Monday, March 2, 2020

Gentil and Passetoutgrains: Two Less Usual Blends Worth Seeking Out

Gentil and Passetoutgrains:
 Two Less Usual Blends Worth Seeking Out

You find Gamay in Beaujolais, hectares of it. You also find Gamay in Burgundy; not just the village of the same name but also some Gamay grapes growing. It was once a main grape here but, in 1395, the local duke declared this “disloyal grape” was to be replaced, in the Côte D’Or, by Pinot Noir (source: The Finest Wines of Burgundy).

What little Gamay is nowadays grown here is blended with Pinot Noir to make what the above book terms “a refreshing gutsy wine to drink young”. This wine has an appellation of its own:  Passetoutgrains.

The influential wine writer, grower and importer, Kermit Lynch declares that Passetoutgrains is a word based on old local patois and generally meaning “toss it all in”. Gutsy and toss it all in might put you off but the bottle below has nothing rustic or rough about it at all. Au contraire!

Sometimes hyphenated to Passe-tout-grains , it must contain more than 30% Pinot Noir, more than 15% Gamay, and the proportion of other allowable grapes (Chardonnay, Pinot Blanc and Pinot Gris) must be less than 15%. Not too sure what the exact blend of our bottle is.

I am much more familiar with the Gentil blend from Alsace, an excellent white wine, and have enjoyed superb bottles from the likes of Hugel and Trimbach. Gentil started, about 100 years ago, as a kind of toss it all in white grape blend. Today, the name Gentil is reserved for AOC Alsace wines conforming to the standards of a blend of superior quality. 

This blend must be composed of a minimum of 50% Riesling, Muscat, Pinot Gris and/or Gewurztraminer, with the rest made up of Sylvaner, Chasselas and/or Pinot Blanc. Before blending, each varietal must be vinified separately and must officially qualify as AOC Alsace wine. Gentil must mention the vintage and may not be sold commercially until after quality control certification in bottle.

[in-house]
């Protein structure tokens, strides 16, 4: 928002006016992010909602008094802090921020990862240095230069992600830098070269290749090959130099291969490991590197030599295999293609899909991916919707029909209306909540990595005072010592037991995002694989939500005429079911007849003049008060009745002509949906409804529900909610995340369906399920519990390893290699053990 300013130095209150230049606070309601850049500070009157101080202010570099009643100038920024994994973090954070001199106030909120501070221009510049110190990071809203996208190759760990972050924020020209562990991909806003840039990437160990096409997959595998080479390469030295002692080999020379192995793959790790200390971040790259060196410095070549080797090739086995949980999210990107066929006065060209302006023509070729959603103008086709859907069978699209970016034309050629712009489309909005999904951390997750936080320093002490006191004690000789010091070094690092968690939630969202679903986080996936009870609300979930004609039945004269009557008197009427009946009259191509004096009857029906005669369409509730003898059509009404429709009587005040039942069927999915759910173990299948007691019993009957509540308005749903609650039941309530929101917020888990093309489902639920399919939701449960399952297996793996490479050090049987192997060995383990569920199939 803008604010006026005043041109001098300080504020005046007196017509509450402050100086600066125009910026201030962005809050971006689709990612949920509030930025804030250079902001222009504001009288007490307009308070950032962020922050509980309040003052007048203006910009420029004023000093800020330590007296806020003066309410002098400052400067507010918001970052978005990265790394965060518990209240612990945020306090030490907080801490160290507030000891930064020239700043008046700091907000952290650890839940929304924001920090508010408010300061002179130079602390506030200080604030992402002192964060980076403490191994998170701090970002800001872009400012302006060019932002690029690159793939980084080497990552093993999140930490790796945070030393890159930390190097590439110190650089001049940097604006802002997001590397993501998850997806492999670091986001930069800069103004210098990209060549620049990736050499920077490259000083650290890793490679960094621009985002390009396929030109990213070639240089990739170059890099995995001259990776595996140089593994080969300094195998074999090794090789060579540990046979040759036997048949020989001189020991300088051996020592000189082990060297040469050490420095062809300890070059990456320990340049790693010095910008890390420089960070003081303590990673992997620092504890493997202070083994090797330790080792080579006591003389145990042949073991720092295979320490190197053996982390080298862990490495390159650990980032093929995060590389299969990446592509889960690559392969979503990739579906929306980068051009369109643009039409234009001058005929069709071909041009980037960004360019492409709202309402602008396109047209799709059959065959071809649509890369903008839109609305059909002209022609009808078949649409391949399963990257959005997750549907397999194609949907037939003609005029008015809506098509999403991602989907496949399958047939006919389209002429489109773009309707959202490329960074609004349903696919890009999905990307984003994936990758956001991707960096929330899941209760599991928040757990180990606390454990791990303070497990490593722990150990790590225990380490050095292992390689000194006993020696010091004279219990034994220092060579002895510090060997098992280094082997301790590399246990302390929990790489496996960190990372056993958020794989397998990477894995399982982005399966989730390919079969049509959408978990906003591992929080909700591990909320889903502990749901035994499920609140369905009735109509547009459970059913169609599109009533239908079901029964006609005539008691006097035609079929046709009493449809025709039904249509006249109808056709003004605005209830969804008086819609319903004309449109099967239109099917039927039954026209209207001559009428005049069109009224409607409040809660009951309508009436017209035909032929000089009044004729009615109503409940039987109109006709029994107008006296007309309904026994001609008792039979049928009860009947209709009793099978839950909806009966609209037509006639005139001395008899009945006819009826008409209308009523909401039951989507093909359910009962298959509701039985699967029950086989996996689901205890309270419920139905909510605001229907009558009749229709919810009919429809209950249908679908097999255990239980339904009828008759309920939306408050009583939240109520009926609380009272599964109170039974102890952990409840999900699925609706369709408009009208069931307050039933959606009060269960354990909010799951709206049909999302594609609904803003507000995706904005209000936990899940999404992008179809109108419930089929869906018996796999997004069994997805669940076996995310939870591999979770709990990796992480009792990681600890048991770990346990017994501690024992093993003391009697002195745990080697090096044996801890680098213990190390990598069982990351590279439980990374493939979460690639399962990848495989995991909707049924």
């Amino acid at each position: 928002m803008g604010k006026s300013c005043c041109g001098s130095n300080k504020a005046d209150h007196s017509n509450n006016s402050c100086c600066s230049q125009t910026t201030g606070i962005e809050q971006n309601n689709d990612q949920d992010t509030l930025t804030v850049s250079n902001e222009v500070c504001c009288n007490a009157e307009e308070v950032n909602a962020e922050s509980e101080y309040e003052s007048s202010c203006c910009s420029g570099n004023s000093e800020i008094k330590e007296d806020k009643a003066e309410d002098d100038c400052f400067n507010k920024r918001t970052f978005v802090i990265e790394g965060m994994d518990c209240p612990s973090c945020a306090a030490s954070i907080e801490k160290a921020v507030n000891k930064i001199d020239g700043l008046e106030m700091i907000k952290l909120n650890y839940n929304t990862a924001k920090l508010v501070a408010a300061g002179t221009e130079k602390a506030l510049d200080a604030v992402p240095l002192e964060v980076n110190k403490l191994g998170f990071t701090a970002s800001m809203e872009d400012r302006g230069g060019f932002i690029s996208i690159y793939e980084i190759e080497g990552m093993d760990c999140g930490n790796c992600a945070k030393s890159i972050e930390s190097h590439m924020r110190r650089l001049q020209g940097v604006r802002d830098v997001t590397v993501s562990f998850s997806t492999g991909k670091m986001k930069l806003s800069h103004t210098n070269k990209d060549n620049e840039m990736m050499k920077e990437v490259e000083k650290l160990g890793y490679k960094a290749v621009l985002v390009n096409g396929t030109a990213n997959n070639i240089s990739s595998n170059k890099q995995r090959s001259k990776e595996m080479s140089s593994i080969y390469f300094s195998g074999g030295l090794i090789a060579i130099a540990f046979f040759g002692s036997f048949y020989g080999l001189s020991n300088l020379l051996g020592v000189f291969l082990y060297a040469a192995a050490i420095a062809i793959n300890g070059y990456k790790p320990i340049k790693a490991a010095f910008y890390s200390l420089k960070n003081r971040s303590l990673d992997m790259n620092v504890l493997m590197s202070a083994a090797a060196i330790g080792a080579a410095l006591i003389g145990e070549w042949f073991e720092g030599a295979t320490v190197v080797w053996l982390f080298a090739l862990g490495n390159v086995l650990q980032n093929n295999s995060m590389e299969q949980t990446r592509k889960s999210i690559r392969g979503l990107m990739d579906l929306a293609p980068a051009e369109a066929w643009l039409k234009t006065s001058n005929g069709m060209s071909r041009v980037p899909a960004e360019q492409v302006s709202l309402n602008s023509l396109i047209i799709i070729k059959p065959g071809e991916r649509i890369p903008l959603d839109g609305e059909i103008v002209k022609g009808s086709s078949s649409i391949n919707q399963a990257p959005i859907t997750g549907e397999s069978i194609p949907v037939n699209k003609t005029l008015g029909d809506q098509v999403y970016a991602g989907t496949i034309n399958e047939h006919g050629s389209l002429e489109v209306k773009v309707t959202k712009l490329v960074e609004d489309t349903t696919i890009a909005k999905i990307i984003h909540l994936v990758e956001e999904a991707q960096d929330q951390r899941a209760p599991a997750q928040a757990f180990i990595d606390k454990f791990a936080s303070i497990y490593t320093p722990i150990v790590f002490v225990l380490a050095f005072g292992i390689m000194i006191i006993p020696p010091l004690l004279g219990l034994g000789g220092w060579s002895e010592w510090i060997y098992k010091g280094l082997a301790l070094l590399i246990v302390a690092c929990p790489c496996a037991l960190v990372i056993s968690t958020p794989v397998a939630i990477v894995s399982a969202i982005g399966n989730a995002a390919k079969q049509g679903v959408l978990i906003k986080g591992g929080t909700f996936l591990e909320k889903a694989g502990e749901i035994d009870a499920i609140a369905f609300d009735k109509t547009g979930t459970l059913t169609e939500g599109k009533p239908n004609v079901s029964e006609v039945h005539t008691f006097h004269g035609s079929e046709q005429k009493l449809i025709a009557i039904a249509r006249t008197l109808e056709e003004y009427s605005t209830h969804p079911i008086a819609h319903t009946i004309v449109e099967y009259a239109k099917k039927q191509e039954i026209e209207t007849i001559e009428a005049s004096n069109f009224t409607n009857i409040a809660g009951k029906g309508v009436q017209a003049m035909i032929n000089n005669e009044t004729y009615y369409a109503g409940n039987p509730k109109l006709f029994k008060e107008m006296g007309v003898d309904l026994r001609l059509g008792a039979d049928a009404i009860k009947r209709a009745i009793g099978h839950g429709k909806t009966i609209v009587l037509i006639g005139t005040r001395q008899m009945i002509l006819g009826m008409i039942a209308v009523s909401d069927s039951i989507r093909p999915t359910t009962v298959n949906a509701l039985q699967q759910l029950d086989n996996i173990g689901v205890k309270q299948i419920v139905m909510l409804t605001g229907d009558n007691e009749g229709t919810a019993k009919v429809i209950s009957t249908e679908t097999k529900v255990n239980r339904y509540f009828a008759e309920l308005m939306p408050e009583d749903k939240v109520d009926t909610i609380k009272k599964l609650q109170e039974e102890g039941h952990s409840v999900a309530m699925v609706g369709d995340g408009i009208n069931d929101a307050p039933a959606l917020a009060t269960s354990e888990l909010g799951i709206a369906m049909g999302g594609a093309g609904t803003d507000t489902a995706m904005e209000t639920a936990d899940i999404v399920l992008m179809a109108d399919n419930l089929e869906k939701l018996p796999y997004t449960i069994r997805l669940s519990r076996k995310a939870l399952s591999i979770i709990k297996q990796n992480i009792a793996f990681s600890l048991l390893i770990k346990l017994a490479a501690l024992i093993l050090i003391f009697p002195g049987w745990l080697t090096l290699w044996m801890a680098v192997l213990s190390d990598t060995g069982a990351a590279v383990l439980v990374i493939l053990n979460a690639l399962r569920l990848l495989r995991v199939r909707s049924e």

This Meyer-Fonné consists of Muscat, Pinot Blanc, Riesling and Gewurztraminer.

Meyer-Fonné Gentil Alsace (AOC) 2018, 12.5%, €18.00 

By coincidence, I’ve seen (on the Le Caveau website) that the Kermit Lynch mentioned previously is a major fan of Félix Meyer: “ … Félix Meyer still has humility, still has a sense of wonder, and is still capable of self-criticism. He is a seeker and a perfectionist. Quantities are limited because while he makes several different cuvées, the domaine has only eleven hectares of vines. He is a terroirist, and when he speaks of a granitic soil, the wine in your glass tastes of it.”

And this Gentil, a blend of Muscat, Pinot Blanc, Riesling and Gewurztraminer, is really excellent. Light straw colour, green tints. Quite aromatic, citrus to the fore, touch of ginger too. Fresh and bold on the palate, a passing kiss of sweetness. Quite complex really but it is engagingly fruity, spice in the mix too, excellent texture and a long dry finish. A gem at the price and Very Highly Recommended.  

Indeed, many Gentils are pretty well-priced and offer an attractive entry to the area’s wines and this entry level beauty enhances the confidence to go and seek out more wines from this Alsace estate which is run on biodynamic principles. Food pairings? The man himself: “It is a pleasure wine, multi-use from aperitif to meal with friends.” Santé!

Domaine Lacour Bourgogne Passetoutgrains (AOP) 2017, 12%, €16.95 

Domaine Lacour, with Fabrice and Antonin at the helm, can be found in Burgundy’s Côte de Beaune, about halfway between Meursault and the village of Gamay.

Here, the Lacour family blend Gamay and Pinot Noir, two of my favourite grapes. I was expecting good things. It turned out even better! Mid ruby colour. Beautiful aromas, mainly red fruits including strawberry. Light, smooth, gentle and elegant, it has rounded flavours, smooth tannins, and deliciously long finish. What’s not to like? Very Highly Recommended. Suggested Food pairings: BeefVealvenisonPoultry

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